And, thinking about this, you might realise, if you were in Downing Street, that only as long as Britain remained in the EU would Spain continue to be quiet over Gibraltar. Theresa May appears not to have done, although the Chief Minister, Fabian Picardo, warned her that trouble was in the offing. She didn’t think the Rock deserved mention in her letter of farewell to the EU. The response to this omission was swift. Donald Tusk’s reply contained the following sentence: “After the United Kingdom leaves the Union, no agreement between the EU and the United Kingdom may apply to the territory of Gibraltar without the agreement between the Kingdom of Spain and the United Kingdom.”
The news that Spain will not seek to veto any application by an independent Scotland to join the EU hit the airwaves shortly afterwards. For Theresa May, that is a near shot across the bows. It was largely overlooked, however, in the hysterical reaction to The Sentence. The grammar was wobbly 1 but the meaning was clear: if the UK didn’t come to an agreement with Spain over Gibraltar, Gibraltar would be denied the benefits of any deal Britain had reached with the EU. Admittedly, at present it looks unlikely that a deal will be reached that anyone would want to be part of, so bargain-basement are this Government’s diplomatic skills. But, if it were, Gibraltar would be left out in the cold.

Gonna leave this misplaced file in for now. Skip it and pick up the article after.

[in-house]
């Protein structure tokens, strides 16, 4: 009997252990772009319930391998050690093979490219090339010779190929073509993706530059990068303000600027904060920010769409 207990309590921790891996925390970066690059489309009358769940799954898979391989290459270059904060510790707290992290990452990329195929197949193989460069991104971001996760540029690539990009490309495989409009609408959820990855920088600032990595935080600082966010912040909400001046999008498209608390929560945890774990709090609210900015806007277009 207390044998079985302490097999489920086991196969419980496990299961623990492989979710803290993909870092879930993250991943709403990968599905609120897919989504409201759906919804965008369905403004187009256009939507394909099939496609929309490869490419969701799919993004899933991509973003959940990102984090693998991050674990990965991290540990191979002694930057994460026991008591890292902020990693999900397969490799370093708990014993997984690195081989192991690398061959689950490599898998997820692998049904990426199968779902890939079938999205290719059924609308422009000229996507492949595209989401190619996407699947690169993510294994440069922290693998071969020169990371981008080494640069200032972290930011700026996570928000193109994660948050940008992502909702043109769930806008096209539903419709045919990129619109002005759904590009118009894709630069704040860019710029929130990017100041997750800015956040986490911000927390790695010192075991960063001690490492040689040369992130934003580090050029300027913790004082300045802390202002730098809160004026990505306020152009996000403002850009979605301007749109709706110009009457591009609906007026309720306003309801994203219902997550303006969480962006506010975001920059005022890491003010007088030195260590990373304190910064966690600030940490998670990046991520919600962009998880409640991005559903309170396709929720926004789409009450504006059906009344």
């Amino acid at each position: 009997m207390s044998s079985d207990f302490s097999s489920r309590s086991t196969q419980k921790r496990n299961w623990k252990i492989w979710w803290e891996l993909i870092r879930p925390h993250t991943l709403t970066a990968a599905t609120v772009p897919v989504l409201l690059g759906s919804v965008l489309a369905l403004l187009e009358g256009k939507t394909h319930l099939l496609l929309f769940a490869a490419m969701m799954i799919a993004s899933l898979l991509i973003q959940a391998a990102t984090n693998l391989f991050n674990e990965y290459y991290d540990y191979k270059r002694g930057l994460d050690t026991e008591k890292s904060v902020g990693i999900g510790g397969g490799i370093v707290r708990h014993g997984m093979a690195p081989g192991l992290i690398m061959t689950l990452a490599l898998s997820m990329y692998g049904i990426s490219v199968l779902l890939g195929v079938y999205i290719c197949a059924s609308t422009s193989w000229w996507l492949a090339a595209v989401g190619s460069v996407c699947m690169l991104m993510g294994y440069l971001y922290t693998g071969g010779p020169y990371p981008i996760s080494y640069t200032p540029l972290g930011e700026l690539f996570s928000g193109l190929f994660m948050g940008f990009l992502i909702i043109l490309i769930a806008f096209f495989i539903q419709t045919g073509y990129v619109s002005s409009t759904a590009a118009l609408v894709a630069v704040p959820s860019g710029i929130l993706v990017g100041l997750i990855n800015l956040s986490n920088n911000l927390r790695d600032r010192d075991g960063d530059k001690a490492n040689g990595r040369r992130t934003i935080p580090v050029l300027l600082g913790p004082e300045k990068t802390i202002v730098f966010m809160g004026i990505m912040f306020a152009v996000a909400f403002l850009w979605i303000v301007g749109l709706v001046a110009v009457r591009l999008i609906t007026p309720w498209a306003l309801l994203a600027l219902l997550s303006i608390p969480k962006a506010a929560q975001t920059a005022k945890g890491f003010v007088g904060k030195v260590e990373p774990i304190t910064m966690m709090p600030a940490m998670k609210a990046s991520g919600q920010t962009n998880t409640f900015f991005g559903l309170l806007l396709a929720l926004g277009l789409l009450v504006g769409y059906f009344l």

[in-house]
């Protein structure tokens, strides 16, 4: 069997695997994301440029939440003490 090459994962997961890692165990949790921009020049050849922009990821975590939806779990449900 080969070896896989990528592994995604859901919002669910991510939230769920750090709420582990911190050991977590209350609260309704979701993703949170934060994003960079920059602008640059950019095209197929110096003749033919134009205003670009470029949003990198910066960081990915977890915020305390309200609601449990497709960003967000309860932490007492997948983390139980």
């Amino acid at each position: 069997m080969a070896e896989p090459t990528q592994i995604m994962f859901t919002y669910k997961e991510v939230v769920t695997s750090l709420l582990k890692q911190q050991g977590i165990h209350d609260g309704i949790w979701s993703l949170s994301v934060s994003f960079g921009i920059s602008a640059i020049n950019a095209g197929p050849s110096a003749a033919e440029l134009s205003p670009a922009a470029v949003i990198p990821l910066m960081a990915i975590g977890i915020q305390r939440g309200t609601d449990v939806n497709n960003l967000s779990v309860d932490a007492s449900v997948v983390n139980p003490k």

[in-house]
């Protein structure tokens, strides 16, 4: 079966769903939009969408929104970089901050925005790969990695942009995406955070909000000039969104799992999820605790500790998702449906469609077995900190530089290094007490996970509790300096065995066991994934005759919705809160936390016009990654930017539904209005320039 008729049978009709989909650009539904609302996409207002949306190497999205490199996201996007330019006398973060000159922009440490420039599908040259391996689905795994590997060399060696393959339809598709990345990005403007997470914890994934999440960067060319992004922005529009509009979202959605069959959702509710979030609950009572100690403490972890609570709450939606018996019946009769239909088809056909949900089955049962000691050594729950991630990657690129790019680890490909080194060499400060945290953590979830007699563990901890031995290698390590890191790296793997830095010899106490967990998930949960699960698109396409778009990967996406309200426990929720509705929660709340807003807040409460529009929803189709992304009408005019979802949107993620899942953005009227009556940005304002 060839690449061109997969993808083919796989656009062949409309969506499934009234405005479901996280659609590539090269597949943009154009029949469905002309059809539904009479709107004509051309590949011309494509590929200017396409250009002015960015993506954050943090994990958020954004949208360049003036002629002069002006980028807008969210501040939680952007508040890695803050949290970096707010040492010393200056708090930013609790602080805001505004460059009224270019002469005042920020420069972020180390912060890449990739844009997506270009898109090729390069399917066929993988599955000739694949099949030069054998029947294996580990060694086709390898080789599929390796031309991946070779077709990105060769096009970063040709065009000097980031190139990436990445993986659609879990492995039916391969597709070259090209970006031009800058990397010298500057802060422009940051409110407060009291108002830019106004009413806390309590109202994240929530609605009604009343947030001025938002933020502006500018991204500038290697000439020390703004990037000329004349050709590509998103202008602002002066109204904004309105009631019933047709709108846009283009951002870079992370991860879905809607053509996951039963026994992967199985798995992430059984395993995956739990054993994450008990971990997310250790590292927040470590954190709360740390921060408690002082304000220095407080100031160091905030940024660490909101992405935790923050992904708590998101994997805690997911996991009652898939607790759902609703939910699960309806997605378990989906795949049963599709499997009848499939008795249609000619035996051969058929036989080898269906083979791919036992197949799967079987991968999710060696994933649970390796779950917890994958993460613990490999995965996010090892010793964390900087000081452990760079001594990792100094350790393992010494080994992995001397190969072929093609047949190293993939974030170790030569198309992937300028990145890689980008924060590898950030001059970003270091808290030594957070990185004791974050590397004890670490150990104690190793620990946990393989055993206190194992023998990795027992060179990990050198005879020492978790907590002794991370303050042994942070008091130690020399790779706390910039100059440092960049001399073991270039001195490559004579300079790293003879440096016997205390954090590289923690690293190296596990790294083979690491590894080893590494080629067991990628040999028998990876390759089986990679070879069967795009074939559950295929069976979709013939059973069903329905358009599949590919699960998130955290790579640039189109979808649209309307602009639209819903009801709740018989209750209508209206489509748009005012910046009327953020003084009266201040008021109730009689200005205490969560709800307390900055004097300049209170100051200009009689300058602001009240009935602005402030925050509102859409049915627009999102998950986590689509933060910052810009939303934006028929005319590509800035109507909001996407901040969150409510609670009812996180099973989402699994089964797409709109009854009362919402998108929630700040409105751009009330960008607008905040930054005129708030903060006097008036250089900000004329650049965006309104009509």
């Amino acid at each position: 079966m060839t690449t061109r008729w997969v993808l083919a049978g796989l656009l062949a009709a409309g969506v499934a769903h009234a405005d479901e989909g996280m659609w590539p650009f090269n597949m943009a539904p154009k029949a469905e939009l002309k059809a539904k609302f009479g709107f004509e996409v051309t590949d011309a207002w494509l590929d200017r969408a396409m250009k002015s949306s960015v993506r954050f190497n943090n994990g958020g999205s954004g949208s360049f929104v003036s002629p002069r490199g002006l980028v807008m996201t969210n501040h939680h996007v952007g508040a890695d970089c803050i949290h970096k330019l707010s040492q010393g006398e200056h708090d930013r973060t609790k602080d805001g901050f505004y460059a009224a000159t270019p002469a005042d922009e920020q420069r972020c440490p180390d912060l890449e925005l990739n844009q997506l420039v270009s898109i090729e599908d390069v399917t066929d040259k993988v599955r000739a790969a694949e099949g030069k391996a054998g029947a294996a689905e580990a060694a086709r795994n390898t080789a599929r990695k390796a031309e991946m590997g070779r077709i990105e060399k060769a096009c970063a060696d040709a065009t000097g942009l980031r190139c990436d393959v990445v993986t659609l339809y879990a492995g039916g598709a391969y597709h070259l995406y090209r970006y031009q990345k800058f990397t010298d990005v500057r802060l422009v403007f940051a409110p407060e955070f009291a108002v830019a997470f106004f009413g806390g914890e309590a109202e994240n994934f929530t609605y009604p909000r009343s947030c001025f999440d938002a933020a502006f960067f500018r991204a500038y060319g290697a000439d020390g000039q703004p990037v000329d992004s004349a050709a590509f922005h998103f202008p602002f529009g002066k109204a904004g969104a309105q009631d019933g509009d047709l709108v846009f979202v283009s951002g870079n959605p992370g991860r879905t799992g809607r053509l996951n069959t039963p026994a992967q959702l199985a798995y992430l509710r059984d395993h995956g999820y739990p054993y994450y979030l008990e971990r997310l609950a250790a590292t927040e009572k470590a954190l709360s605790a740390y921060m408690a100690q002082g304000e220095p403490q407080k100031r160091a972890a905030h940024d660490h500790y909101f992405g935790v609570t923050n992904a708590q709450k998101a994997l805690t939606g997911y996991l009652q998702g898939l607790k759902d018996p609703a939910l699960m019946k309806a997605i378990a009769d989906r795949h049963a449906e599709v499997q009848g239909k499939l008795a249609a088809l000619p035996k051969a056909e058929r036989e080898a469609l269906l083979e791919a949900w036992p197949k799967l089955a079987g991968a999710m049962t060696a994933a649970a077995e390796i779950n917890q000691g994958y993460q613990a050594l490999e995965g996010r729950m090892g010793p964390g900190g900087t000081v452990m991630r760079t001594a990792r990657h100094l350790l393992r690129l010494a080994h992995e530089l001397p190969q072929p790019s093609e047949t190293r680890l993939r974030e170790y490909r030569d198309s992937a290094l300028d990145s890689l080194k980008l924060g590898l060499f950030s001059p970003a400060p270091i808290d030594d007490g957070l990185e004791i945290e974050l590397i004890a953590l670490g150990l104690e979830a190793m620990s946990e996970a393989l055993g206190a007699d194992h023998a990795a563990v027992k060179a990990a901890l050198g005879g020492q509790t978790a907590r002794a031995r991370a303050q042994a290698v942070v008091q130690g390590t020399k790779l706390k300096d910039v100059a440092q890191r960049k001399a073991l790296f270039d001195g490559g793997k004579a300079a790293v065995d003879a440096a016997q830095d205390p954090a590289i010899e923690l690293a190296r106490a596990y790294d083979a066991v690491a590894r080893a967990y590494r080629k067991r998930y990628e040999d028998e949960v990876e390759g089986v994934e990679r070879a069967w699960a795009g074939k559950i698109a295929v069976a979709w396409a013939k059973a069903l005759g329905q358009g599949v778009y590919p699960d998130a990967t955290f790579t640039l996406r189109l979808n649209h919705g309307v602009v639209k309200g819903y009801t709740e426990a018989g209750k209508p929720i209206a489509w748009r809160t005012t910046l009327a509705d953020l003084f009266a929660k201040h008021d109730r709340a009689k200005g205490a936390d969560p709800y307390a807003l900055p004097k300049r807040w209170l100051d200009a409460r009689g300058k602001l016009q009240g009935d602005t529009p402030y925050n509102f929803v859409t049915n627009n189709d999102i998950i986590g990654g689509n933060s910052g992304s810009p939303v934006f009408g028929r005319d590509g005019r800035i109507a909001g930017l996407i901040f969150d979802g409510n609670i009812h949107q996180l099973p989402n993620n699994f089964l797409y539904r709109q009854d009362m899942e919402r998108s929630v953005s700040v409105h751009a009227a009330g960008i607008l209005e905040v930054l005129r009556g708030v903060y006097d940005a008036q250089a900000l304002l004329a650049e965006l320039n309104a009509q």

The gunboats weighed anchor at once. Admiral Lord (“something of the night about him”) Howard sailed straight for the enemy vessel and engaged it with a shot just above the waterline from his trusty ship the Maggie. He recalled the Falklands and said he was absolutely sure “our current Prime Minister” would “show the same resolve.”
Stirring stuff, eh? Get ready for another Task Force. Do you remember the dockside waving of handkerchiefs, the long voyage cloaked in secrecy (it was before GPS), the bombing of Port Stanley airfield by Vulcan bombers apparently risen from the grave, the breath-bated “I counted them all out and I counted them all back again”? Mrs T’s commanding “Rejoice at that news!” outside Downing Street on the surrender of South Georgia? It was all so exciting.
Well, Lord Howard seems to want to bring it back again. So do other people who should know better. God help us if, in Europe, they believe the nightmare vision of Britain that is evoked: thousands of grey-haired people sitting bolt upright in their recliner chairs fiddling with the remote, hoping to see a rerun of the Falklands War with another bunch of Hispanics.